These raw materials were needed to feed the thriving industries in Europe which had grown rapidly as a result of industrialization. The factory system set up in Europe required raw materials in order to facilitate production. The raw materials gathered from Africa varied from one region to another. In West Africa the raw materials acquired were gold, cocoa, salt and spices. Among these gold was the most sought after due to its high commercial value. In East Africa the raw materials acquired were tea, coffee, soda ash and pyrethrum. In central Africa particularly in the Congo the Belgians benefited from the vast mineral deposits in the Congo.
In South Africa the British South African Company (BSACo. ) also benefited from the gold, Platinum and diamond deposits in the region. Closer to South Africa in the north Northern Rhodesia had large copper deposits which the British mined and exported back to Europe. Other than the acquisition of raw materials the Europeans were driven to the continent to acquire cheap labour. The Europeans through their imposition of their harsh rule forced Africans to work in the mines, factories and farms where the Europeans extracted raw materials.
Such labour was available in large amounts as large populations of Africans could be easily sourced to provide labour. Africans provided this labour at a minimal cast or no cost at all. The Europeans thus saved a lot of money in wages and salaries when acquiring labour from the Africans as compared to acquiring it from Europeans. Thus the possibility of acquiring cheap raw materials and labour provided a source of economic motivation to the European imperialism in Africa. CREATION OF NEW MARKETS The Europeans wanted to expand their foreign markets worldwide.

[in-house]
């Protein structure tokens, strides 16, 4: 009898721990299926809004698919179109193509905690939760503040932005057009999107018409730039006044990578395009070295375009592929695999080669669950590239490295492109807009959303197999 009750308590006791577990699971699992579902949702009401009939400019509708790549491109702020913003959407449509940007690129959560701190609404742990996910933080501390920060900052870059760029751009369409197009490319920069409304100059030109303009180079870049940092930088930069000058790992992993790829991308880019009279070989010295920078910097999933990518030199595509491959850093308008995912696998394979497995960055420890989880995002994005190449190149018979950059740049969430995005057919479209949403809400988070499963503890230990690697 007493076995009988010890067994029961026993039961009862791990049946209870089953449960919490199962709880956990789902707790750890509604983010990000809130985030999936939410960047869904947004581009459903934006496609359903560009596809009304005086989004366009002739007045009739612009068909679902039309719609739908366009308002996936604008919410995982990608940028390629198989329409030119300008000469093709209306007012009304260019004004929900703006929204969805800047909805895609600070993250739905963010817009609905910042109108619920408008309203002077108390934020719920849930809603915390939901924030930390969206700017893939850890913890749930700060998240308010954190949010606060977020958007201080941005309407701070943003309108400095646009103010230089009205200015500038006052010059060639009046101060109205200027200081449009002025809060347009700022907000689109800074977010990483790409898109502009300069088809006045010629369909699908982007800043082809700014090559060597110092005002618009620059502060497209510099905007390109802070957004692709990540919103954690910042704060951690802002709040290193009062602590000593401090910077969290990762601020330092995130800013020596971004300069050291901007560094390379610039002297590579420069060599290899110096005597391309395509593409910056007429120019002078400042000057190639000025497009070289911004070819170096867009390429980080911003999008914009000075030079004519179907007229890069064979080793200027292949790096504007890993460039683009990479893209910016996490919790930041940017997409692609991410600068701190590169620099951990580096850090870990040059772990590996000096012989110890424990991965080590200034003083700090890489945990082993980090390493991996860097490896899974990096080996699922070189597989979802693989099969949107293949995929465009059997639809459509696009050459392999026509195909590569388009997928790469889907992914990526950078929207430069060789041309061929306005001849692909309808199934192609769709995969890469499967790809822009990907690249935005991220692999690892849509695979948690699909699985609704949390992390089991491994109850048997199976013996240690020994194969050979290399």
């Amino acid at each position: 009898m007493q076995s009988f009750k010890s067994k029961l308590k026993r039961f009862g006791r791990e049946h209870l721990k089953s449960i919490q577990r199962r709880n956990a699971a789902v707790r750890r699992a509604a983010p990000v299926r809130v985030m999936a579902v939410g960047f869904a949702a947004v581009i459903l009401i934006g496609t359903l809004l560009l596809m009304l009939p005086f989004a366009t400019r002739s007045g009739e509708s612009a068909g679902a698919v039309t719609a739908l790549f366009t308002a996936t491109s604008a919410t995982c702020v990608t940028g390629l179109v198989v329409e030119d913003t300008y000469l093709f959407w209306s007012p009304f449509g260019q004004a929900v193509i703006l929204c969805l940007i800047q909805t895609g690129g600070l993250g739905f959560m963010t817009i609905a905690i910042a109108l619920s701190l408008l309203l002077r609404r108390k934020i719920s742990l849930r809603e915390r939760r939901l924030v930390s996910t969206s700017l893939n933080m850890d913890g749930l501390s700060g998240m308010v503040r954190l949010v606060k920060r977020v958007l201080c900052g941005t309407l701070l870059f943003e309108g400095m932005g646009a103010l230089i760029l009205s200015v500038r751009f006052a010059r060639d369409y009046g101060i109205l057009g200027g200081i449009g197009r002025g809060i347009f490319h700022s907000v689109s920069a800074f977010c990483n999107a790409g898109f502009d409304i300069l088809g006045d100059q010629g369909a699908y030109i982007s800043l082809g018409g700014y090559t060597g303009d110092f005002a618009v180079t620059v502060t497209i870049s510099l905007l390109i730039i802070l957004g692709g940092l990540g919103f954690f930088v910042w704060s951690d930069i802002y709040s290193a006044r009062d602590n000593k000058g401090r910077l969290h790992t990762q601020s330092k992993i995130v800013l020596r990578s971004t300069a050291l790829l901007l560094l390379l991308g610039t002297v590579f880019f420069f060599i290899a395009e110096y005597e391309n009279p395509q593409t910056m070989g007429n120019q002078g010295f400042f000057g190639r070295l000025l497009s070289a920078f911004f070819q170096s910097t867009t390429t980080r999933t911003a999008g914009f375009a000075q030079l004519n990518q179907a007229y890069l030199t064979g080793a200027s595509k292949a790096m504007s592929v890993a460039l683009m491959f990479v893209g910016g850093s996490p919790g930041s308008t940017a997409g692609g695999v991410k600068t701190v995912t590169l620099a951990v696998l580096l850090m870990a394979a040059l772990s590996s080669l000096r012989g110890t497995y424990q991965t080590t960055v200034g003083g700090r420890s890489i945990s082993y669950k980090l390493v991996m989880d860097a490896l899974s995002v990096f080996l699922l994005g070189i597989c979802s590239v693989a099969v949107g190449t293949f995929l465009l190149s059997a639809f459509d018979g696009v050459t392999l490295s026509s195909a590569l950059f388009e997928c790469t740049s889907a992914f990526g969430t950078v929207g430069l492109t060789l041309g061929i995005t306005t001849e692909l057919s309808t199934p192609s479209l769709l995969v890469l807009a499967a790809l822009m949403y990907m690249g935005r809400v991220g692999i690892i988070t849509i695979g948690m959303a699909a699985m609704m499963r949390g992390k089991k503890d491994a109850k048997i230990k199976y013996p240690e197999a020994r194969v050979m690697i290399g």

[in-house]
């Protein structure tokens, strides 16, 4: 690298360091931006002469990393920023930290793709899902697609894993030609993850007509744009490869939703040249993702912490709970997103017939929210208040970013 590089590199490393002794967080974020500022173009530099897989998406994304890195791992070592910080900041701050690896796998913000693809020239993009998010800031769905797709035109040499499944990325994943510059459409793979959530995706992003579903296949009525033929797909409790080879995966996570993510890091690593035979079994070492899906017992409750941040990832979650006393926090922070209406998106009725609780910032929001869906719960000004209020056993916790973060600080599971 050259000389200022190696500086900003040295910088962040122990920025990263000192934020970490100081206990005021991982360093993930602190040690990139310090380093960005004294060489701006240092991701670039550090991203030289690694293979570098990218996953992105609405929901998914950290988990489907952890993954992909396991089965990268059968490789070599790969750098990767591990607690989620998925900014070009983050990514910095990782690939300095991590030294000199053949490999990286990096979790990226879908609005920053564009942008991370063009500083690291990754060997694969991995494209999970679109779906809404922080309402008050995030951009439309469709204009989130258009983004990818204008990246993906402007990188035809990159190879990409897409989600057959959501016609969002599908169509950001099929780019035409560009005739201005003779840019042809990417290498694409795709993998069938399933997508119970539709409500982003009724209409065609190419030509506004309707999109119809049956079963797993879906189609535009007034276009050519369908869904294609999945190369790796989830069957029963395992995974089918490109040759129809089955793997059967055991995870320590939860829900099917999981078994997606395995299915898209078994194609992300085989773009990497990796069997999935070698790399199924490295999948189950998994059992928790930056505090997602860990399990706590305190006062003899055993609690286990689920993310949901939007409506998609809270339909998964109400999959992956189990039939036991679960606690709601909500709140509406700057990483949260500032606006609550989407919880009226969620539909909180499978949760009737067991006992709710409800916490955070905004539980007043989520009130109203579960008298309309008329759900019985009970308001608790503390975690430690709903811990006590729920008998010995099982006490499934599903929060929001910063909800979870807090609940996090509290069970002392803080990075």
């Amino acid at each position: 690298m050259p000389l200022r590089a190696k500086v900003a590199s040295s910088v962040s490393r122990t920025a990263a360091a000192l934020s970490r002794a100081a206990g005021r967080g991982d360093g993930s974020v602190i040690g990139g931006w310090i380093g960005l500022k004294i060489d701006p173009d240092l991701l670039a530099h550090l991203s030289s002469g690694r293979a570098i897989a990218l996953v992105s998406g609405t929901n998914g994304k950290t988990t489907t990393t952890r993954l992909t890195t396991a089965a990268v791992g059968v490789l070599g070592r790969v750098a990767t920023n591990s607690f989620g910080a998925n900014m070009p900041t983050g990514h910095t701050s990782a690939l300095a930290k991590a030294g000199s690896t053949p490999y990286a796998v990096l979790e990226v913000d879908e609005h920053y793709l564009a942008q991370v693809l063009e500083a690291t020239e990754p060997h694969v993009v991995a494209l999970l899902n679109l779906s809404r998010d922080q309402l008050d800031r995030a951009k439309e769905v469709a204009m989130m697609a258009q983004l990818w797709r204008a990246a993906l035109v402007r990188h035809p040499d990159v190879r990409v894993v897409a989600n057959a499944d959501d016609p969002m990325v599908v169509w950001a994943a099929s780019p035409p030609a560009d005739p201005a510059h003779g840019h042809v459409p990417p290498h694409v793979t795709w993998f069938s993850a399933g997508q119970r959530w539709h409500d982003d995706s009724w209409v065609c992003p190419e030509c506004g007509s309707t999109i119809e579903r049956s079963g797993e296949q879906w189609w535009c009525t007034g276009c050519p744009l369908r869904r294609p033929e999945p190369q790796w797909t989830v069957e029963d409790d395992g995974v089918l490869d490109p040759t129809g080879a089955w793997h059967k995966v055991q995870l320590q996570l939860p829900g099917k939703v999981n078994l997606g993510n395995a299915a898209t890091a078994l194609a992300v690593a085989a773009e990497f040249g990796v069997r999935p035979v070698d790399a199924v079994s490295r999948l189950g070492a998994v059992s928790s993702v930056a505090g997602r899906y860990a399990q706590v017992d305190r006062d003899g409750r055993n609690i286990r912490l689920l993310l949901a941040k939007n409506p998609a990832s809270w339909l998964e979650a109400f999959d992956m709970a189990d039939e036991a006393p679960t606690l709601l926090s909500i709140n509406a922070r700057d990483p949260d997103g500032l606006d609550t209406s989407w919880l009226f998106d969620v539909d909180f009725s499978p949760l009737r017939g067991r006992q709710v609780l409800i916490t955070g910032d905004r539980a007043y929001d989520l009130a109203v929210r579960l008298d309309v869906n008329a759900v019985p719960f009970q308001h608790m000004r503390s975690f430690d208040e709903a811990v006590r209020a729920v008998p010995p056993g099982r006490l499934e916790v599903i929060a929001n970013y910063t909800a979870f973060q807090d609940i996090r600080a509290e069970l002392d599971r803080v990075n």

Africa was considered unchartered territory and the Europeans so Africa as a viable market for its goods and products. Industrialization brought about increased production of goods in Europe. European markets were exhausted and flooded with goods which could not be consumed. Economically supply was higher than demand in Europe. The Europeans thus brought their goods in Africa and sold them to Africans. However it should be noted that Africans were in most cases not willing to buy these goods but were forced to buy these European goods. The Europeans thus managed to establish the African market.
They made huge profits by selling their goods at exploitative prices amassing huge profits which were repatriated back to Europe resulting in the growth of European economies. From these it can be seen that raw materials acquired from Africa were used in the production of goods which were brought back to Africa and sold as finished products. This was the economic cycle that was brought about by imperialism. This cycle benefited the European imperialists greatly. INVEST SURPLUS CAPITAL Industrialization brought about increased capital and incomes. Businesses acquired profits from their invested capital and there was an improvement in welfare.
This surplus capital and income could not be invested in Europe as all avenues for investment were exhausted. The Europeans saw Africa as a place where this surplus capital could be invested. The surplus capital was invested in the setting up of industries in Africa where raw materials were extracted and exported. Such industries were set up in the area of mining and agriculture. African investment companies were also set up in Europe where European individuals could plunge their surplus income in such companies where they could make handsome returns. These investment companies carried out investment on behalf of individuals based in Europe.